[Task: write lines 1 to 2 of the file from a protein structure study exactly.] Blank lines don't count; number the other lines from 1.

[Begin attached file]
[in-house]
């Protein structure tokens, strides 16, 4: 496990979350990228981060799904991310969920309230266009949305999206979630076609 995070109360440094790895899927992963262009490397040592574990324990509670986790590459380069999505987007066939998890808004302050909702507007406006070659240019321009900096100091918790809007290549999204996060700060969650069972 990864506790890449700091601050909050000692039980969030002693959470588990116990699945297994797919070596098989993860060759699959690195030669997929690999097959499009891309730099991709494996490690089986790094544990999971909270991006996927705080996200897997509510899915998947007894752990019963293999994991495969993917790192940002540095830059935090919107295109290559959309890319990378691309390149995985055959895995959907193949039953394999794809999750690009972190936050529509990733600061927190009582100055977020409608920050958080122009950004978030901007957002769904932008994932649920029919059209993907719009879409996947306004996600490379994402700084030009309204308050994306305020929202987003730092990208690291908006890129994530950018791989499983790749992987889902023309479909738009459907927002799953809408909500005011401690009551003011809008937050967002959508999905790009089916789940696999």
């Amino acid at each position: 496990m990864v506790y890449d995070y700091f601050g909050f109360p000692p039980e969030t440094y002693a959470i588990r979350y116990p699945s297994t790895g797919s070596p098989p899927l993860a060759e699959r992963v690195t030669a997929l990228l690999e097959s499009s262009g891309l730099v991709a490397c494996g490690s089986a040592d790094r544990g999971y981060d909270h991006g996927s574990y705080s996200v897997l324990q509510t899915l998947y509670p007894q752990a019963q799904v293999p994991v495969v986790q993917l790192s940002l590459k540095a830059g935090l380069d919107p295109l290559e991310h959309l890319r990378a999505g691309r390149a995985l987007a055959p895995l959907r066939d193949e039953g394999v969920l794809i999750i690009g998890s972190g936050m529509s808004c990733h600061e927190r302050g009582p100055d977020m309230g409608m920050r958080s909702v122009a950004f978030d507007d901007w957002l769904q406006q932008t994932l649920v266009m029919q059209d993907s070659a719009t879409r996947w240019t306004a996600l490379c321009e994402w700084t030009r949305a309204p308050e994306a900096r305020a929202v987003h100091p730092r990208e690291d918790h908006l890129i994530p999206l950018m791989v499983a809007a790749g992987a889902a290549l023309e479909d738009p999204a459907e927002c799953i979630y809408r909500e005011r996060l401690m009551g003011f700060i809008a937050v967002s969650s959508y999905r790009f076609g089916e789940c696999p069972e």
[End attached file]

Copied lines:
[in-house]
């Protein structure tokens, strides 16, 4: 496990979350990228981060799904991310969920309230266009949305999206979630076609 995070109360440094790895899927992963262009490397040592574990324990509670986790590459380069999505987007066939998890808004302050909702507007406006070659240019321009900096100091918790809007290549999204996060700060969650069972 990864506790890449700091601050909050000692039980969030002693959470588990116990699945297994797919070596098989993860060759699959690195030669997929690999097959499009891309730099991709494996490690089986790094544990999971909270991006996927705080996200897997509510899915998947007894752990019963293999994991495969993917790192940002540095830059935090919107295109290559959309890319990378691309390149995985055959895995959907193949039953394999794809999750690009972190936050529509990733600061927190009582100055977020409608920050958080122009950004978030901007957002769904932008994932649920029919059209993907719009879409996947306004996600490379994402700084030009309204308050994306305020929202987003730092990208690291908006890129994530950018791989499983790749992987889902023309479909738009459907927002799953809408909500005011401690009551003011809008937050967002959508999905790009089916789940696999």